F.C.: THE DESOLATION OF THE SIDEREAL, EVANESCENT LANDSCAPES IN ‘FROZEN FRAMES’ IS AMPLIFIED BY THE ABSENCE OF MAN, PERCEIVED AT TIMES ONLY IN FRAGMENTS OF ARCHITECTURE.

A. A.: It is possible to trace two types of interpretation, both of which are equally valid. In the first, it is like being within the imagination of one of the possible futures, a primordial world inside a new glaciation, in which all that remains of man and his culture are relics, misplaced traces of a dead civilisation. On the other hand, in the interpretation that emerges from the impressions of visitors, the common denominator seems to be that these landscapes are places of the mind or the soul, depending on personal inclination. In the language of film-making, the spaces I invent cannot be considered as representations of ‘exteriors’ but, rather, frames of countless interiors. It is man himself who, in imagining this space, contains it, not vice versa.




F.C.: WHAT DOES THE IDEA OF PLACE, SPACE, MEAN TO YOU?

A. A.: In strictly linguistic terms, today photography itself seems to be moving in this direction. An aesthetic approach, which was first applied to the documentation of reality, now focuses on the delirious absence of reality. My personal ‘delirium’ is to release the very idea of place from the quest for perfection and rarefaction. In the end, creating these false photographs is always like painting a picture – in them it is the geometries, the relationship between the invisible weights and balances, that ‘make’ the actual image.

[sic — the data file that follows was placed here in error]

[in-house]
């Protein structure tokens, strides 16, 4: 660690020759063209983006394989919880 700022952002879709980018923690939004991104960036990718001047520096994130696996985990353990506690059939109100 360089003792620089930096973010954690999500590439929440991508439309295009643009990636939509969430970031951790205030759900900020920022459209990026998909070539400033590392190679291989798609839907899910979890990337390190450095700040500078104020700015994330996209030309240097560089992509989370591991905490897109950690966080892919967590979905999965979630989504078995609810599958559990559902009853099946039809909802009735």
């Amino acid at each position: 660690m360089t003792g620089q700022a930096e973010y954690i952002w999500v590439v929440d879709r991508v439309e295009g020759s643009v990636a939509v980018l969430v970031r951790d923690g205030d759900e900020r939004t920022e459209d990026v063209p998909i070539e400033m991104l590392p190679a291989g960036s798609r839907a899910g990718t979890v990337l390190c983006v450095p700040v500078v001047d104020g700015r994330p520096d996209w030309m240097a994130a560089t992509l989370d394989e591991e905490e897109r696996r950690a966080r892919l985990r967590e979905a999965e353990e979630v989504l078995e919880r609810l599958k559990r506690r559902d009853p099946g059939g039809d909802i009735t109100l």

F.C.: THIS LEANING TOWARDS THE ABSOLUTE, THE TRASCENDENT, SEEMS TO ME TO BE A VERY PRESENT ELEMENT IN YOUR WORK...

A. A.: I try to construct a personal metaphysics that projects outwards, towards the viewer, in order to meet his gaze. In the series Frozen Frames I have concentrated on the use of an outdated form of thought – the perception of the sublime. The bewilderment we feel in the face of an absolute that surpasses our own intentions, that disregards our very existence.

This exhausting and perhaps futile effort to construct a sense of the sublime in our modern times is a desire that thrills and fascinates me.




F.C.: HOW DID YOU DESIGN THE ‘HIDDEN’ EXHIBITION?

A. A.: The choice of title, Hidden, came about as the subjective interpretation and coinciding of several factors that led up to this event. ‘Hidden’ is what I was for a long time. ‘Hidden’ is the gallery space created from the connective tissue of the city (the Vanna Casati Gallery in Bergamo, ed.), thrust deeply within an ancient courtyard. ‘Hidden’ is also half of the exhibition, arranged on a not easily-accessible lower ground floor. And, lastly, ‘hidden’ are some of the works exhibited, in order to keep them from immediate and direct contact with the eye of the viewer.




F.C.: WHAT WILL BE YOUR NEXT PROJECTS?

A. A.: Besides following the developments of the exhibitions underway and carrying on with the works planned for both series, I am also developing a new series, Empty Spaces, which originally was based on Frozen Frames and then took its own direction. During the year I am planning to hold a personal exhibition in Turin. Lastly, I have begun to develop the publicising of my work abroad, especially in London and Switzerland, and have established several contacts in the past few months. We will see what happens.